Scientists used quantum entanglement to instantly transfer data between two chips
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Computers have gotten faster and faster with each passing year, but there will always be limits to how fast information can be transferred. That is, until now. Multiple researchers have claimed to “teleport” data between two computer chips instantaneously.
The researchers claim that by using quantum entanglement, they were able to transfer data by measuring the change in two entangled photons located in two different pieces of silicon. While this is a small step, it is a bold claim that could lead to a new revolution in computer science and computational hardware.
Quantum entanglement is a phenomenon observed at the quantum level (think electrons, protons, and photons). When quantum particles are entangled, their states mirror each other regardless of their position in space. Essentially, if the state of one particle changes, the state of the corresponding entangled particle changes as well. This change happens instantaneously, regardless of distance.
The phenomenon is not yet fully understood, and aspects of it seem to contradict long-held laws of physics. Namely, it is widely held that the speed of light is the absolute fastest that anything, including quantum particles or information, can travel. Quantum entanglement seemingly violates this “speed limit,” as the changes in state between two entangled particles happen instantly no matter how far apart the particles are.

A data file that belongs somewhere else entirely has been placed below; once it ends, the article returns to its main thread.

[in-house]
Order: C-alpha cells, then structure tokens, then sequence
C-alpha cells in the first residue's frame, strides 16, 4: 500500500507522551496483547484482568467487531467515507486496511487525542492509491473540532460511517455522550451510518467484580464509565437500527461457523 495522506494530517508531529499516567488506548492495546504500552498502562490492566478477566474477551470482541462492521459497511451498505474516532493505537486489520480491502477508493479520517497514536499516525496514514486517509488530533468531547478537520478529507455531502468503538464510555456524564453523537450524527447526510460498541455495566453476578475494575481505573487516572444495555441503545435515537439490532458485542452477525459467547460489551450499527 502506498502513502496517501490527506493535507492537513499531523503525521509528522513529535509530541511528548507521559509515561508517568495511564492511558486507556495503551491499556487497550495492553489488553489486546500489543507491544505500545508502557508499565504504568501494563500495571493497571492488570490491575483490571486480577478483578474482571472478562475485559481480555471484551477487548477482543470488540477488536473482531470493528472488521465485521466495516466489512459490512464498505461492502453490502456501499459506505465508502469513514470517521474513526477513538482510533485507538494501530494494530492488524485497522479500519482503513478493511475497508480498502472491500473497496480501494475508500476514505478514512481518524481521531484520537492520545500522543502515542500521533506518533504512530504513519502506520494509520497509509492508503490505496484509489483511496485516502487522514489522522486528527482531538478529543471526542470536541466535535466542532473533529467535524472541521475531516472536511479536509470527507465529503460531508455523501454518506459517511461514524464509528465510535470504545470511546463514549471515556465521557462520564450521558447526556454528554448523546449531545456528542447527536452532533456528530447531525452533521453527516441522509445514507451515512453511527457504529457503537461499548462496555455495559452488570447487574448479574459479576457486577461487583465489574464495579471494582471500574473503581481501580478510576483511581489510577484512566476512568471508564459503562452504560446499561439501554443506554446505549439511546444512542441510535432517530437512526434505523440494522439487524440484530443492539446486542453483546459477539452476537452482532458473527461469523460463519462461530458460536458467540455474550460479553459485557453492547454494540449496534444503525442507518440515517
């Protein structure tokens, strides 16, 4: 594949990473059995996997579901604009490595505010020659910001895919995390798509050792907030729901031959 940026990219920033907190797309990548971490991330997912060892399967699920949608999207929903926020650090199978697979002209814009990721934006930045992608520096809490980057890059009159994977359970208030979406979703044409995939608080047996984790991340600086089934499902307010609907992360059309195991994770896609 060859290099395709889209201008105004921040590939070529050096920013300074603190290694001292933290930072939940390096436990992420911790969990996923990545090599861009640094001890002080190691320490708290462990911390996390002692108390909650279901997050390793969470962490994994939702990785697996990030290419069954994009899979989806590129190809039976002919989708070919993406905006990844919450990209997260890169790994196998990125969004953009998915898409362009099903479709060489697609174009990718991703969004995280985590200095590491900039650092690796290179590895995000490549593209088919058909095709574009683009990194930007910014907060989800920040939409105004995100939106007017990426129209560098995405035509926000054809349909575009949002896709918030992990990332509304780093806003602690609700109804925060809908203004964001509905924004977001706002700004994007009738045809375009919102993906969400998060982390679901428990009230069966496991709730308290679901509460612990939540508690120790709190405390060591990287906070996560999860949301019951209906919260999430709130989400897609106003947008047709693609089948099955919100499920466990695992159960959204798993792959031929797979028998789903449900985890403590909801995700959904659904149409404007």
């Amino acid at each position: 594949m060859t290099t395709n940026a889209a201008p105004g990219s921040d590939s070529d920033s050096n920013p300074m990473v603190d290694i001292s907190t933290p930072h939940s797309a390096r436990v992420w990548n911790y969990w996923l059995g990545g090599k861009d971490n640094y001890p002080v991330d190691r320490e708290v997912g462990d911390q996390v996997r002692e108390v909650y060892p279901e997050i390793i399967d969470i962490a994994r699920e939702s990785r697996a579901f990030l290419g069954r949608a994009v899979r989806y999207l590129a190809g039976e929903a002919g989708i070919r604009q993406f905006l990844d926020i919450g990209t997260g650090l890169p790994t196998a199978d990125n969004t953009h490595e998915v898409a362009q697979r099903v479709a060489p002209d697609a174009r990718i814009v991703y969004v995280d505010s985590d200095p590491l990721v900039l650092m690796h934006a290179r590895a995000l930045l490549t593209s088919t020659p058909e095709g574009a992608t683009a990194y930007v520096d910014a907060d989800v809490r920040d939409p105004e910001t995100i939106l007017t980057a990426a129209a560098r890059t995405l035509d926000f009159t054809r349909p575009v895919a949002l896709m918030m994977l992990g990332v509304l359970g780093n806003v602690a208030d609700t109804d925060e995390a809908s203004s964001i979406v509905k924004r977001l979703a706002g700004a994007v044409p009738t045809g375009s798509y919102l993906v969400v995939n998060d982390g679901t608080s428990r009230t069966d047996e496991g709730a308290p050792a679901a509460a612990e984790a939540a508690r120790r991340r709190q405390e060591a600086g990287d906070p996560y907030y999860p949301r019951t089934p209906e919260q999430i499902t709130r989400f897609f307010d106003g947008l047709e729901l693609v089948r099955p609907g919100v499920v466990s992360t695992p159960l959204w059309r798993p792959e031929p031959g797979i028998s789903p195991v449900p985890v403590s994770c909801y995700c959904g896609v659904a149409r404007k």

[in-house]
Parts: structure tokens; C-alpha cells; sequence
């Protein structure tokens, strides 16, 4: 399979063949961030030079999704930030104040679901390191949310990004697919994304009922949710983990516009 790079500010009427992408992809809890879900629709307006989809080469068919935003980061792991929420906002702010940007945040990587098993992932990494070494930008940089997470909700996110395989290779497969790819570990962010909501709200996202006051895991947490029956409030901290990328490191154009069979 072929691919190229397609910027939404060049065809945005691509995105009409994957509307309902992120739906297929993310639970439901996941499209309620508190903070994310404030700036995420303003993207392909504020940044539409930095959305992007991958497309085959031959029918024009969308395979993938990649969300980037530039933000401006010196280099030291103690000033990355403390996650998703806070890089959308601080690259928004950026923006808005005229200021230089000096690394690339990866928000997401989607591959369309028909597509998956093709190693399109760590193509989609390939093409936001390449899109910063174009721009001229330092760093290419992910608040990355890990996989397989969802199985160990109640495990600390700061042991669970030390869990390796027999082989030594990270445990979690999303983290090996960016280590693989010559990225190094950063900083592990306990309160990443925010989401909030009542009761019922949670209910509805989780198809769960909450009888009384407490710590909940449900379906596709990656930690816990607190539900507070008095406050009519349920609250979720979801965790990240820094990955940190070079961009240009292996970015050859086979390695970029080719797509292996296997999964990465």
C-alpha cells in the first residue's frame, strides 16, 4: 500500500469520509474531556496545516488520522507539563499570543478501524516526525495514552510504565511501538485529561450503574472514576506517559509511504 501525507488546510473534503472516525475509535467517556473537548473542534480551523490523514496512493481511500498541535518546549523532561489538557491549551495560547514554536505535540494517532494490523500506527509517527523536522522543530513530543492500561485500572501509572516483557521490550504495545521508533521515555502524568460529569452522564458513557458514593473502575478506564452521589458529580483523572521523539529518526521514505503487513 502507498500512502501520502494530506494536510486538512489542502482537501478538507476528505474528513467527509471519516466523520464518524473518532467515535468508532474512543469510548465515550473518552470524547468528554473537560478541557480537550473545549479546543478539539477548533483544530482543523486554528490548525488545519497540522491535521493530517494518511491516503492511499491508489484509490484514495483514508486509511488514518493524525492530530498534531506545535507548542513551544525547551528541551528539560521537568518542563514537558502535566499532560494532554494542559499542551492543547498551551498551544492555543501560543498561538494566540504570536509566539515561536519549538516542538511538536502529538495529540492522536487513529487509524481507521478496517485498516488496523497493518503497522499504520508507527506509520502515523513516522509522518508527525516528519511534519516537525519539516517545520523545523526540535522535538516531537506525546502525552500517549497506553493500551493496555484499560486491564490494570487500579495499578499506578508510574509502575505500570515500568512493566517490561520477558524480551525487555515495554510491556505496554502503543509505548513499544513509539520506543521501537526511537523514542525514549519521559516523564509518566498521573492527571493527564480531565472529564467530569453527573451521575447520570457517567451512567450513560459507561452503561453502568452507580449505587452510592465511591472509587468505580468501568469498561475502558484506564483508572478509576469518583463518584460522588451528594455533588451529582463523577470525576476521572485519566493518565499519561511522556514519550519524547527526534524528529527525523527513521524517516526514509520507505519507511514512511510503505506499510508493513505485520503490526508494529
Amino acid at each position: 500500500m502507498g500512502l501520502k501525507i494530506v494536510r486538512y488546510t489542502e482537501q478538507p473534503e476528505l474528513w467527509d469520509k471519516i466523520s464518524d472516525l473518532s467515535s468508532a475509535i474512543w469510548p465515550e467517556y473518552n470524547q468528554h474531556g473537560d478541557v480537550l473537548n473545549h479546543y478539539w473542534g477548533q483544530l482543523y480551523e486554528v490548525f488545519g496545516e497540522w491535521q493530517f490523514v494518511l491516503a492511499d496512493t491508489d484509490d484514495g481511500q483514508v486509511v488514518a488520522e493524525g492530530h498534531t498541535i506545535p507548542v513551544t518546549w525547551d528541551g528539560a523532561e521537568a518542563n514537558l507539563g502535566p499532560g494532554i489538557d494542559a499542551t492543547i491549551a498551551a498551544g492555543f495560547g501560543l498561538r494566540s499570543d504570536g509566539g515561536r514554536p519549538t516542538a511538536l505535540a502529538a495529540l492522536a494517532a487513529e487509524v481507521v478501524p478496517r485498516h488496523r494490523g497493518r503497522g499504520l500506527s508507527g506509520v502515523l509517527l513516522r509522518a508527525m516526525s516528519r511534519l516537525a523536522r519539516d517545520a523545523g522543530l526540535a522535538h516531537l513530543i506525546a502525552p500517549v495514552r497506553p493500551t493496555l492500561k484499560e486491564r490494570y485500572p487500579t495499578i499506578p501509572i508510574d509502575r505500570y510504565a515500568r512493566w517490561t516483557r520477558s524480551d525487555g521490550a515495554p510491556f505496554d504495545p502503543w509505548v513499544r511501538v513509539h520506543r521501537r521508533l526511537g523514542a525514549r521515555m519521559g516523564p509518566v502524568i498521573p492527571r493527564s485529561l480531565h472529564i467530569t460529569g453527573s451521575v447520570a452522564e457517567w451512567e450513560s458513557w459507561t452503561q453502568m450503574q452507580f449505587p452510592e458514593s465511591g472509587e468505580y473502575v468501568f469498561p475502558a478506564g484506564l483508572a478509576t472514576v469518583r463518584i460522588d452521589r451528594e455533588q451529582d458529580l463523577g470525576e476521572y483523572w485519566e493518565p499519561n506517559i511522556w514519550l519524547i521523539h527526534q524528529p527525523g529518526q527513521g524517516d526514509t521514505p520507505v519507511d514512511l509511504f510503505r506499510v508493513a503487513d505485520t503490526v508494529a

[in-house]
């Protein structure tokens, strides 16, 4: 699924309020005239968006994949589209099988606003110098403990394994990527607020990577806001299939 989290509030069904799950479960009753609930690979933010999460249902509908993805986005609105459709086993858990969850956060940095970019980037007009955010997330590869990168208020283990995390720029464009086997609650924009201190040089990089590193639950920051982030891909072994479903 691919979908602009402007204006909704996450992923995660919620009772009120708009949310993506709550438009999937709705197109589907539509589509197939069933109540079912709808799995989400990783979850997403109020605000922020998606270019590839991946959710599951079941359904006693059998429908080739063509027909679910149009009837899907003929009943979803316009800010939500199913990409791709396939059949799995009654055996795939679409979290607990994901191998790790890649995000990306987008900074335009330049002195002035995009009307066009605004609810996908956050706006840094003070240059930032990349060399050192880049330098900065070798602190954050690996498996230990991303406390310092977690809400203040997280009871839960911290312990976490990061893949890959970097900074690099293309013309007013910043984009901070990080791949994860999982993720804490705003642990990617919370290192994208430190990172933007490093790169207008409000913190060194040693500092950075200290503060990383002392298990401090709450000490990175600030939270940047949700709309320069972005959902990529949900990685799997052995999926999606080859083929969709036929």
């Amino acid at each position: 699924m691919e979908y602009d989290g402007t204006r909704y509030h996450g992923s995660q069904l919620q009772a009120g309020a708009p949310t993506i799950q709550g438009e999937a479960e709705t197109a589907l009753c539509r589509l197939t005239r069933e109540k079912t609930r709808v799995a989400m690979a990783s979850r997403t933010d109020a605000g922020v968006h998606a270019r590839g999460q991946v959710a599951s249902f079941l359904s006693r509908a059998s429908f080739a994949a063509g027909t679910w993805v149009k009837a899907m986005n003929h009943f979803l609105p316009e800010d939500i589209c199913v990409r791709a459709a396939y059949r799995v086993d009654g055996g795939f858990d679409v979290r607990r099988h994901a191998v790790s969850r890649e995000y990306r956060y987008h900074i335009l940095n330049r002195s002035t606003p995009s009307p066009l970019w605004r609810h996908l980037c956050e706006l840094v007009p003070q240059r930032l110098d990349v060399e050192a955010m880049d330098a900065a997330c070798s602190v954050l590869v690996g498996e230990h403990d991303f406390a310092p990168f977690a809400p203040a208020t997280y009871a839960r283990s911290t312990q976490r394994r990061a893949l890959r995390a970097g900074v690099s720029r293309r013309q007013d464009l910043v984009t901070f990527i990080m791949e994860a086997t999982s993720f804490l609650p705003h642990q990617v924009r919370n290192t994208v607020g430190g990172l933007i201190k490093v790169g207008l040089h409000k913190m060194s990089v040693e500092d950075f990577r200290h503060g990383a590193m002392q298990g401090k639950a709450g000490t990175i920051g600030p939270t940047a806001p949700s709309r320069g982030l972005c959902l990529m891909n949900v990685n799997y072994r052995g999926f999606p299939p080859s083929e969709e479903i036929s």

The researchers were able to transmit data by measuring the states of entangled particles located on separate chips. In their testing, the researchers observed that data was transferred with 91% fidelity, so there’s a bit of room for minimizing the data lost in the transfer. Additionally, once the particles were observed, their quantum entanglement collapsed. This could possibly mean that a single quantum link could only be used to transfer data once, which could limit its usefulness.
Despite these shortcomings, the successful transfer of computational information via quantum entanglement may be akin to the first orbit around the Earth. Quantum computing is still in its infancy, but each tiny step opens the door to an exciting world that perhaps none of us can imagine.
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